Exact comparisons to the previous two Peter Jackson adaptations of the Tolkien classic are tricky since the first two opened on Fridays (roughly a week earlier) and with less competition. But the $51 million total so far added to the $122 million banked from its foreign haul through Thursday makes this already a success, more so with the best moviegoing days of the season still ahead.
The other two openers posted encouraging if not yet decisive numbers (the real indication of how strong films will ultimately perform won’t come until next Thursday and right after). And both are family films, meaning their response today will be more telling. That said, “Night at the Museum: Secret of the Tomb” (20th Century Fox) at $5.6 million bested “Annie” (Sony) at $5.3, though the latter played on 669 fewer theaters. Both have a chance to thrive ahead.
But despite the positive results (badly needed balm for a reeling industry after the climax of this week’s Sony hacking fiasco) some signals persist that all is not well. Despite a new “Hobbit” and two other decent openings, the daily total of $47 million for the Top Ten still fell short of $51 million last year (which again was the second week for the middle “Hobbit” entry). The Wednesday opening for part three of course of course reduced its comparative initial Friday take. But last year’s other two openers both grossed better than “Museum” and “Annie” their first day – “Anchorman 2” took in $8.7 million, “American Hustle” $6.5. So the beat of discouraging comparisons goes on.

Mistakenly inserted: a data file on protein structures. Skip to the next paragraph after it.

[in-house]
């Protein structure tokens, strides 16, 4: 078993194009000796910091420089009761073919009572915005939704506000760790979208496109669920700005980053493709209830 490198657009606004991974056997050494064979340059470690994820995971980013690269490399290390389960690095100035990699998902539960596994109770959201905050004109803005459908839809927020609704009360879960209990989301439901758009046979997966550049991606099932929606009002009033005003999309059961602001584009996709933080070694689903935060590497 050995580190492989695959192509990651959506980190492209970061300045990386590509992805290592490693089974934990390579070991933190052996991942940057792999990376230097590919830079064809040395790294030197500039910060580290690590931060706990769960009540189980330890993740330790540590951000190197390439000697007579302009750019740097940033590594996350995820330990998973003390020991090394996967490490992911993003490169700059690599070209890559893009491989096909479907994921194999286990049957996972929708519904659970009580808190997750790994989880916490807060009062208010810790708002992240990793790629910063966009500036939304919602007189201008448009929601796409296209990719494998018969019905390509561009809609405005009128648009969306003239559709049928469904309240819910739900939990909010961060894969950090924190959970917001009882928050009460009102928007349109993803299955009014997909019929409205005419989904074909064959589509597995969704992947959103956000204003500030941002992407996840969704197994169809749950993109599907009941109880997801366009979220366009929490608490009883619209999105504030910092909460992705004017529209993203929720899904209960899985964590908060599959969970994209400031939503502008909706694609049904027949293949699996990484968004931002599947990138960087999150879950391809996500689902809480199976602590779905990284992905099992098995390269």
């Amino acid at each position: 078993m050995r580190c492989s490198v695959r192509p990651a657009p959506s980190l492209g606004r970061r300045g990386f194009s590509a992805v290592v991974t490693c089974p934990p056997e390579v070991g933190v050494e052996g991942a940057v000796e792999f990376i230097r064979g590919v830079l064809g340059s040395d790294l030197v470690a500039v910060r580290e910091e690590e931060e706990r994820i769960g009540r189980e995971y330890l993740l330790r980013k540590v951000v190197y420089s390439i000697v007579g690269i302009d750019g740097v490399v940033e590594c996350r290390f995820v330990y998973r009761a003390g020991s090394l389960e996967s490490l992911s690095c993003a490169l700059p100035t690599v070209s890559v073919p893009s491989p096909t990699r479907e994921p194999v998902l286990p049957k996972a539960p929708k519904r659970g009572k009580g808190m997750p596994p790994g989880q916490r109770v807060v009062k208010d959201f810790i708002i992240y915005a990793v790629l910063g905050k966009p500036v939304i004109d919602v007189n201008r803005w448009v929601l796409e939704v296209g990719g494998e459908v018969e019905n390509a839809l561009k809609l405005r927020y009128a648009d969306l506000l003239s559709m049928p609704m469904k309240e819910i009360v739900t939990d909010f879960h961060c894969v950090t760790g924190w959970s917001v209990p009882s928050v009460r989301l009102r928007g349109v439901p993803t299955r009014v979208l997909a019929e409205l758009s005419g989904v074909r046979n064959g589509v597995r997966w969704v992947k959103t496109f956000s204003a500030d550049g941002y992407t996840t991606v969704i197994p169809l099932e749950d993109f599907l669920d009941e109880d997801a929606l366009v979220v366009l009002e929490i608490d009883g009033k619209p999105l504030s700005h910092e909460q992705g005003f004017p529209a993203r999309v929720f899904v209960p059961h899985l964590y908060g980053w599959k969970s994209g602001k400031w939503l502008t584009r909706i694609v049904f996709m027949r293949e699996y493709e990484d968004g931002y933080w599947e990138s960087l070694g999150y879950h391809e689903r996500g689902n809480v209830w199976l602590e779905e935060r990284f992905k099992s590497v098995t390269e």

“The Hunger Games: Mockingjay – Part 1” (Lionsgate) took fourth with $2.3, strong enough to guarantee it should hold most dates though New Years’. But the prognosis is grim for “Exodus” (20th Century Fox), which grossed less than $2.3 million compared to last Friday’s initial nearly $8.9. Its chances of recovering ahead look less than promising.
“Wild” (Fox Searchlight), playing at fewer than a third as many theaters as the top five placed an impressive sixth with $1,175,000 and looks like the breakout performer among the late year awards contenders. Chris Rock’s “Top Five” jumped to 1,050 theaters for a decent $1,050,000 and also a decent position for further expansion.
Three pre-Thanksgiving releases, all fighting to hold through the holidays, took the remaining slots. As expected, the longer running “Big Hero 6″ (Buena Vista) leaped over “Penguins of Madagascar” (20th Century Fox) although narrowly ($883,000 and $875,000 respectively). “Interstellar” (Paramount) rounds out the list with $775,000.